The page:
This time of the year is the worst for tree-huggers, even Christmas tree-huggers. The felling of millions of evergreens each year so we can put them up in our homes and admire them for a few weeks before tossing them out is just a drop in the bucket compared to how many trees have to be sacrificed to give us that most feared of holiday traditions by man (not necessarily woman) – gift wrap.
According to statistics, Americans alone throw out about 2 million tons of wrapping paper each Christmas. Since it takes about 15 mature trees to create about one ton, that means it takes about 30 million trees to produce that colorful, gift-disguising, Y- chromosome-befuddling paper that gets immediately ripped off the package and discarded each holiday season.
Now the difficulty of folding, taping and decorating gifts aside, at least for us Y-chromosome types – shouldn’t there be an easier way to present a present? I mean once you’ve got the wrapping paper torn off, the recipient still has to blast their way through the manufacturer’s packaging to get to that gift usually entombed in enough protective plastic to withstand a nuclear explosion.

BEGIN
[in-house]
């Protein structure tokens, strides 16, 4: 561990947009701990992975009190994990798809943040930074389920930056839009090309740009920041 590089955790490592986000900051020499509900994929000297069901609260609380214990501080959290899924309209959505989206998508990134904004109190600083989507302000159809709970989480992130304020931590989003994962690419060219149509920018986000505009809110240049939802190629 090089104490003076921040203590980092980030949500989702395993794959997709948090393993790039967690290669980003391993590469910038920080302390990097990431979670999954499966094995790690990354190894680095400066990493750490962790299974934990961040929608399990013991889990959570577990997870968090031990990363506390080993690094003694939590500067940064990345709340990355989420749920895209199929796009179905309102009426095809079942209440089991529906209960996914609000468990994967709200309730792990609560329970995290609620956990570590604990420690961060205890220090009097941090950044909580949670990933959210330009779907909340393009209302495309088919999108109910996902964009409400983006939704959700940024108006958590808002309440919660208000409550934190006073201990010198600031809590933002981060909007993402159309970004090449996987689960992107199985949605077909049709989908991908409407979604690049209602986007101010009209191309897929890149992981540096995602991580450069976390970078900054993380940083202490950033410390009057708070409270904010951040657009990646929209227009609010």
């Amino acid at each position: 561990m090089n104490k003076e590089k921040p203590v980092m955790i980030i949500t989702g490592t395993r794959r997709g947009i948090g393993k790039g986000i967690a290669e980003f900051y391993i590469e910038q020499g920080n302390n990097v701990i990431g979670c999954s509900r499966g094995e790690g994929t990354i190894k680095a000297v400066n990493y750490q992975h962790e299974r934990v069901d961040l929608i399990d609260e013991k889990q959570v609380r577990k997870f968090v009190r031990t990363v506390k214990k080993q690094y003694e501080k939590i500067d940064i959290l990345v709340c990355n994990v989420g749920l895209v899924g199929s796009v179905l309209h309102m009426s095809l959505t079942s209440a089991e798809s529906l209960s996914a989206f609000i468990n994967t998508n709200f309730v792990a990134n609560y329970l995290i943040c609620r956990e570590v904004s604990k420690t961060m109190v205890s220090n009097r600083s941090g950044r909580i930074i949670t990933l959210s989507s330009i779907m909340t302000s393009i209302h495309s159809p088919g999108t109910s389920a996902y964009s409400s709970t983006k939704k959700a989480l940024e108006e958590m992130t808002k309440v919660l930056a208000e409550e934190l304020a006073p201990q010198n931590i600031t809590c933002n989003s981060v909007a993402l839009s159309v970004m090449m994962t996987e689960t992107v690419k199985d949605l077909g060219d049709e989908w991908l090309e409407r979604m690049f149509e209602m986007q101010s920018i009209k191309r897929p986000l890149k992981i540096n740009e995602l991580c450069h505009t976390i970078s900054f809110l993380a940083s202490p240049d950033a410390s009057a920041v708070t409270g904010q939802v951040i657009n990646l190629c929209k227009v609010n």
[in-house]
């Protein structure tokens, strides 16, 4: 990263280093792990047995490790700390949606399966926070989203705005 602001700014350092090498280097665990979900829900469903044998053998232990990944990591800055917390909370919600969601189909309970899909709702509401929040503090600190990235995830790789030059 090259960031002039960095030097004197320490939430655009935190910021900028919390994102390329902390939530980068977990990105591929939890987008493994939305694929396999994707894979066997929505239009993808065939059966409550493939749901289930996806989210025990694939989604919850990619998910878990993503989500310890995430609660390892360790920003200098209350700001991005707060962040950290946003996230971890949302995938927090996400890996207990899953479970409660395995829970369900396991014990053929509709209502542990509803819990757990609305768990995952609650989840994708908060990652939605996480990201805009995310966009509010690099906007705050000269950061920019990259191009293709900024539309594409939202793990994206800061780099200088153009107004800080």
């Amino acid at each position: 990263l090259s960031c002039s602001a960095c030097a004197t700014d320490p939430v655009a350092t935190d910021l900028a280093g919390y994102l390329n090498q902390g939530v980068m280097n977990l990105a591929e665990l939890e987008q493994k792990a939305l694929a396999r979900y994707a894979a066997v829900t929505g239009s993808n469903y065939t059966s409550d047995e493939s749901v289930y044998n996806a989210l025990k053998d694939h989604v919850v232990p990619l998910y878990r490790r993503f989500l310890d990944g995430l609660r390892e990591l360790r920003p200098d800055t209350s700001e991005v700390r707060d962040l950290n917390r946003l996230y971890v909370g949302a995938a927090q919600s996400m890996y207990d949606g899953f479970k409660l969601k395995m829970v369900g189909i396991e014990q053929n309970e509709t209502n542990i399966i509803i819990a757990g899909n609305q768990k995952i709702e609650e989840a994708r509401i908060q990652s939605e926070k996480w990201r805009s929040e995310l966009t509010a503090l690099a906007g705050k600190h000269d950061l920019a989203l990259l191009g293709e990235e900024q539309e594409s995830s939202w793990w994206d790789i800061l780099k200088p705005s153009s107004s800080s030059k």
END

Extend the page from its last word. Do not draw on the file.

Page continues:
The Japanese have the right idea. They employ a tradition known as furoshiki, which is wrapping gifts in colorful cloth rather than paper. The recipient can then recycle the cloth by wrapping more gifts in it and passing it on to someone else, saving countless trees and no doubt the backs of many sanitation workers.
But it was in China where paper gift-wrapping first began with the invention of paper around the first century A.D. The tradition spread throughout the world although colorful, ornate wrapping paper is a fairly new twist. Up until the beginning of the 20th century most holiday wrapping paper here in the U.S. was either plain, thick, brown paper or light, translucent tissue paper in solid colors.
So how did this multicolored, shiny, holiday-decorated, paper-consuming madness each Christmas season come to be? Ask the perpetrators.
As the story goes, it was quite by accident. Two brothers, Joyce and Rollie Hall, owned a stationery store in Kansas City back in 1917. That Christmas season the brothers sold out of all their plain brown paper as well as tissue paper so they moved some decorated paper normally used for lining the insides of envelopes to the front of the store and passed it off as wrapping paper.
They quickly sold out of that so the next Christmas they began producing wrapping paper printed with Christmas themes and their business – Hallmark – took off.
That doesn’t change the fact that come Dec. 26 most of that paper will wind up in a landfill and it doesn’t change the fact that, despite thousands of years of evolution, those of us with a Y chromosome are still perplexed by the intricacies of paper and Scotch tape.
We’re still waiting for the next revolution – the gift-wrapping machine.
Marty Russell writes a Wednesday column for the Daily Journal. He can be reached at firstname.lastname@example.org.